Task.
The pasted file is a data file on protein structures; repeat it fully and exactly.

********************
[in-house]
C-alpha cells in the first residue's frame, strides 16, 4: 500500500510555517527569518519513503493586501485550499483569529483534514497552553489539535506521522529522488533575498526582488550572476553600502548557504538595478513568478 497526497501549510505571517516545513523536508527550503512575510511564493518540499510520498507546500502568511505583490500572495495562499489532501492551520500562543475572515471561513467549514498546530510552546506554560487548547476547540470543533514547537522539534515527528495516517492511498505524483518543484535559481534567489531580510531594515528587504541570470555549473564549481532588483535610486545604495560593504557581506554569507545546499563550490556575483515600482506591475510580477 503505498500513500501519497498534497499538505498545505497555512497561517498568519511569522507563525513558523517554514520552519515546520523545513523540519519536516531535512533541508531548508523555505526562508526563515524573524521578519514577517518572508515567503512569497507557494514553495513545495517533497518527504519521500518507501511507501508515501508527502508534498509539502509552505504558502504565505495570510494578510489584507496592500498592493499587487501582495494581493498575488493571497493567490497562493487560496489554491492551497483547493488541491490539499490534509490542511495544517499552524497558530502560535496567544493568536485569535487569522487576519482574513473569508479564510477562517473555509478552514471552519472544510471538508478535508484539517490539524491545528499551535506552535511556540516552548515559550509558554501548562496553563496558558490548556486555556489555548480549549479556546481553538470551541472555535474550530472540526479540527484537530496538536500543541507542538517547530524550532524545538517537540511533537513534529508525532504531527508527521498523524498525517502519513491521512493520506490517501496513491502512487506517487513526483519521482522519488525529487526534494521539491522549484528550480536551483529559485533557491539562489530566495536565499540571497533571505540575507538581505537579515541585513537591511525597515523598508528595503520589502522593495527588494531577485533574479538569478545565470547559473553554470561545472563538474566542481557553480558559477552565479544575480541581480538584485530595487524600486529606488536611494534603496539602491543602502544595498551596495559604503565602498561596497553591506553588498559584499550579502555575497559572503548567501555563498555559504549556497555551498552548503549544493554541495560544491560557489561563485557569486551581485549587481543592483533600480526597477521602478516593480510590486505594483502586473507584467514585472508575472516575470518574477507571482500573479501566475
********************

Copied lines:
[in-house]
C-alpha cells in the first residue's frame, strides 16, 4: 500500500510555517527569518519513503493586501485550499483569529483534514497552553489539535506521522529522488533575498526582488550572476553600502548557504538595478513568478 497526497501549510505571517516545513523536508527550503512575510511564493518540499510520498507546500502568511505583490500572495495562499489532501492551520500562543475572515471561513467549514498546530510552546506554560487548547476547540470543533514547537522539534515527528495516517492511498505524483518543484535559481534567489531580510531594515528587504541570470555549473564549481532588483535610486545604495560593504557581506554569507545546499563550490556575483515600482506591475510580477 503505498500513500501519497498534497499538505498545505497555512497561517498568519511569522507563525513558523517554514520552519515546520523545513523540519519536516531535512533541508531548508523555505526562508526563515524573524521578519514577517518572508515567503512569497507557494514553495513545495517533497518527504519521500518507501511507501508515501508527502508534498509539502509552505504558502504565505495570510494578510489584507496592500498592493499587487501582495494581493498575488493571497493567490497562493487560496489554491492551497483547493488541491490539499490534509490542511495544517499552524497558530502560535496567544493568536485569535487569522487576519482574513473569508479564510477562517473555509478552514471552519472544510471538508478535508484539517490539524491545528499551535506552535511556540516552548515559550509558554501548562496553563496558558490548556486555556489555548480549549479556546481553538470551541472555535474550530472540526479540527484537530496538536500543541507542538517547530524550532524545538517537540511533537513534529508525532504531527508527521498523524498525517502519513491521512493520506490517501496513491502512487506517487513526483519521482522519488525529487526534494521539491522549484528550480536551483529559485533557491539562489530566495536565499540571497533571505540575507538581505537579515541585513537591511525597515523598508528595503520589502522593495527588494531577485533574479538569478545565470547559473553554470561545472563538474566542481557553480558559477552565479544575480541581480538584485530595487524600486529606488536611494534603496539602491543602502544595498551596495559604503565602498561596497553591506553588498559584499550579502555575497559572503548567501555563498555559504549556497555551498552548503549544493554541495560544491560557489561563485557569486551581485549587481543592483533600480526597477521602478516593480510590486505594483502586473507584467514585472508575472516575470518574477507571482500573479501566475